Journalist @baltimoresun writer artist runner #amwriting Chaplain PIO #partylikeajournalist

Journalist @baltimoresun writer artist runner #amwriting Chaplain PIO #partylikeajournalist
Journalist @baltimoresun writer artist runner #amwriting Md Troopers Assoc #20 & Westminster Md Fire Dept Chaplain PIO #partylikeajournalist

Sunday, January 15, 2017

Excellent article by Carroll County Times reporter Heather Mongilio: “Sheriff’s Office loses three deputies”

Excellent article by Carroll County Times reporter Heather Mongilio: “Sheriff’s Office loses three deputies,” January 13, 2017

In my capacity as a volunteer fire and police chaplain, I have had conversation after conversation, in confidence with law enforcement officers, that the compensation and benefits are not commensurate with the ever-increasing difficulty of the job and the current 'war on police' (not my words,) environment in which police officers work.

In spite of the fact that Carroll County Sheriff Jim DeWees is an exceptional sheriff, there is a largely held perception that local elected officials throughout the nation - even in Carroll County, do not have our back.

Moreover, when the going gets tough, local elected officials will throw the police under a bus. “Hands Up, Don't” Shoot” was a lie.

Look no farther that the recent actions by the U.S. Attorney General Loretta Lynch and the Justice Department. In 2016, there were 4,368 shooting victims in Chicago. Chicago’s murder rate is up 72% with 700-plus homicides. The recent response by the Justice Department is no different that that of the last eight years all across the nation - scapegoat, blame and criminalize the police. This is bizarre. Then after hammering the police, AG Lynch ponders, “officer morale is low.” Duh, ya think? #BlueLivesMatter #ChicagoPD

These days, police officers are highly skilled, well-educated, and highly motivated individuals. Yet they go to work every day, knowing that they could die that day and leave their family behind – or be vexatiously prosecuted for conducting their job consistent with their training and keeping the community’s best interests at heart.

In today’s market, police officers are highly employable. In today’s environment, from a LEO’s point of view, why stay with law enforcement when you can take your skills, training, and education somewhere else, get paid better, spend more time with the family, including nights, vacations and holidays – and have better benefits. Just saying.

“While he left the department, Buenger praised DeWees and the department, saying DeWees does his best to provide the deputies with the best equipment and training. The money could be better, he said, but it was not the deciding factor in his decision. ‘I can't say anything negative about the Sheriff's Office in Carroll County,’ Buenger said.” Read more:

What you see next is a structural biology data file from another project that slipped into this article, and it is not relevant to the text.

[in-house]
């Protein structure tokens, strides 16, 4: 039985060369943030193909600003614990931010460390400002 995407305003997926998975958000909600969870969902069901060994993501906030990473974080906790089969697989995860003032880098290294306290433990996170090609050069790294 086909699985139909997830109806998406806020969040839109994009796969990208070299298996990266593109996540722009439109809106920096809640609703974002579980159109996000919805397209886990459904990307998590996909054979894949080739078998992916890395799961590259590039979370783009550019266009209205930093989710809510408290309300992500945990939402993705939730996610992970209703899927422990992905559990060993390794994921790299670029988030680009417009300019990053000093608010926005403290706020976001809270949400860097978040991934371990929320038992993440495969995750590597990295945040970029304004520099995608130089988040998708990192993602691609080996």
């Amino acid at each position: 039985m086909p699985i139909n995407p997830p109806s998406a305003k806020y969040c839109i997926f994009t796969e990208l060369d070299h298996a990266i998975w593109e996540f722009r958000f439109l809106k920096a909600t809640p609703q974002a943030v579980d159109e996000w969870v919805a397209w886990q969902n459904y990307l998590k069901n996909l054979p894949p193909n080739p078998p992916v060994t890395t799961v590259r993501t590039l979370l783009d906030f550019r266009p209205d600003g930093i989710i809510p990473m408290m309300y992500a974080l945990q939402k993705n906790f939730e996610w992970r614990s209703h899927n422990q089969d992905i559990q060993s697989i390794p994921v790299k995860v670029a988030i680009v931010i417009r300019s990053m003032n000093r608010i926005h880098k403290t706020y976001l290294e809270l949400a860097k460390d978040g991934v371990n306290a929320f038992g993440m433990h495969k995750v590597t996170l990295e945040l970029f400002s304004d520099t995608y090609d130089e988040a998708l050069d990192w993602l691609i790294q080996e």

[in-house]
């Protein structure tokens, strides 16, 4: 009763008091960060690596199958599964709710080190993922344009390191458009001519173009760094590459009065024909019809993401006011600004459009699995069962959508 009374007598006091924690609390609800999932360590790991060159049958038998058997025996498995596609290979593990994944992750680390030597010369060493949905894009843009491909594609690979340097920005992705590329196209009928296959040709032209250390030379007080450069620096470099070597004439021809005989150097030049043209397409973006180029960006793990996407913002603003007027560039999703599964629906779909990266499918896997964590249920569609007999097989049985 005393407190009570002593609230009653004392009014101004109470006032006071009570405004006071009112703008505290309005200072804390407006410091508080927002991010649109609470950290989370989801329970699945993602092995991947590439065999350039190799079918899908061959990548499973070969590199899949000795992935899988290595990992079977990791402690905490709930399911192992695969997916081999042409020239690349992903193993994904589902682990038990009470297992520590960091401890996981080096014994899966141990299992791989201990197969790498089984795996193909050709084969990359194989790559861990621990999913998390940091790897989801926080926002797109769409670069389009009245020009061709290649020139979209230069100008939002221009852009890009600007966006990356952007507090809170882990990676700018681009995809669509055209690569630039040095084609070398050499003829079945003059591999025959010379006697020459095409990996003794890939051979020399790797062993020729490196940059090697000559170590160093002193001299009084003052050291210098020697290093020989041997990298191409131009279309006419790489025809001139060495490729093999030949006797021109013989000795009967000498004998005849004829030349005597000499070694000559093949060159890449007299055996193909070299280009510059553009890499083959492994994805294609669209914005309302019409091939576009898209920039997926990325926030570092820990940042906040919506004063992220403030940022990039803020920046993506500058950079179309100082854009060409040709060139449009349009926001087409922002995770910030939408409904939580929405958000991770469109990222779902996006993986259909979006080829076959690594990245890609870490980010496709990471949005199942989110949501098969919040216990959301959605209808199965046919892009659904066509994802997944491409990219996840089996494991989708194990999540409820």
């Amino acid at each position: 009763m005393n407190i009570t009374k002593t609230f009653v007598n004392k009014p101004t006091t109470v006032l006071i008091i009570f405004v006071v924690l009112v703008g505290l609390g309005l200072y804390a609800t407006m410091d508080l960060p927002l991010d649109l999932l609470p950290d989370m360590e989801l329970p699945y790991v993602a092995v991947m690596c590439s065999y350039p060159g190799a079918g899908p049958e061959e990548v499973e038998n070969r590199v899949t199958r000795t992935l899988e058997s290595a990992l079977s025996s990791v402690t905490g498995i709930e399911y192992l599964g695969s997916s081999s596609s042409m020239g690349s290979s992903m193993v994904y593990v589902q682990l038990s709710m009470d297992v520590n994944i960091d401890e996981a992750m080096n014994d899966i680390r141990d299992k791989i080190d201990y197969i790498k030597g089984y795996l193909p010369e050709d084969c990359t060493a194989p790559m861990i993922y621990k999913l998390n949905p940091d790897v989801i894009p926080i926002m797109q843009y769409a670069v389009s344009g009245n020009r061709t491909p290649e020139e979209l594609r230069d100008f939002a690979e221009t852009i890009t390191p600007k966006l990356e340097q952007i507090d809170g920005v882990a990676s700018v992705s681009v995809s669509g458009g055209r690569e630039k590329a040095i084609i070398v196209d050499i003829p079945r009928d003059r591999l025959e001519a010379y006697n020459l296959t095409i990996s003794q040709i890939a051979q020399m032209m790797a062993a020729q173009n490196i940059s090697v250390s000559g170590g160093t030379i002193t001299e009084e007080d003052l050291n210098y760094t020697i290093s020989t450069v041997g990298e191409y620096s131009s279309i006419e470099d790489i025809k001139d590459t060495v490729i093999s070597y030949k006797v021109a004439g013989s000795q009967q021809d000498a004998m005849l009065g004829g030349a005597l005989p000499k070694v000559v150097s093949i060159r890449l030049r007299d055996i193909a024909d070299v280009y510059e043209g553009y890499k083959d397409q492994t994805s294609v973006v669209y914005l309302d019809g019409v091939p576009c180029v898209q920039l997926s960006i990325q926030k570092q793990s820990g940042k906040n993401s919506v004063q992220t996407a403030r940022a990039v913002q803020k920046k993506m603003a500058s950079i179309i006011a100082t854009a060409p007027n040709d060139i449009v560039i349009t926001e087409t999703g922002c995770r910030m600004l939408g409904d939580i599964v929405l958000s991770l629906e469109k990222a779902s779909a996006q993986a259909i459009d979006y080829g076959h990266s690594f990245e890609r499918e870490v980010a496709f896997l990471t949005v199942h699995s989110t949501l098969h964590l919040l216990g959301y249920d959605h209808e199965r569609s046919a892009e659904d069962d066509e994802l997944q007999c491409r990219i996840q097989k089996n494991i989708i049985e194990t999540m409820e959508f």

At the county level, I believe that the Board of Commissioners have our backs. However, the matter of juggling competing needs with constrained and finite resources gets complex quickly. Carroll County has huge infrastructure needs that need tax dollars. The demands on the fire and EMS services are reaching levels that require much more funding or the volunteer system will collapse. Unfunded mandates from the state and federal government are constantly adding expenses. Not to be overlooked is the cost of health care because of recent changes at the federal level – ACA.

Sheriff DeWees is a friend. I have worked with him for years. His head is on straight and he is part of the solution.

What will make a difference will be the voting public making our concerns known to elected officials. When I was in office, I proposed a 5-cent tax increase for the purpose of supporting law enforcement and the fire service. I felt strongly that the public supported the idea. This was when I brought LEOPS forward despite active opposition on the part of other elected officials. My elected official colleagues, who represented a narrower nuanced band of the constituency, did not support the idea of increasing revenues for first responders. I will just leave this right there.


Losing deputies is nothing new for Sheriff Jim DeWees. But in the past two weeks, three deputies have left the Carroll County Sheriff's Office with two leaving the profession.

"I've lost some good deputies over the last years," DeWees said.

In 2016, DeWees said he lost about 10 to 12 deputies, which he called "significant" for a department the size of the Sheriff's Office.

Of the three deputies who left in the past two weeks, one left to be a criminal investigator within a Pennsylvania state's attorney's office, one left to work in his father's company and one left for Wyoming, DeWees said.

When a deputy decides to leave the department, DeWees sits down with each of the deputies to talk about the decision to leave. For many it's the salary, DeWees said.

Excellent article by Carroll County Times reporter Heather Mongilio: “Sheriff’s Office loses three deputies”

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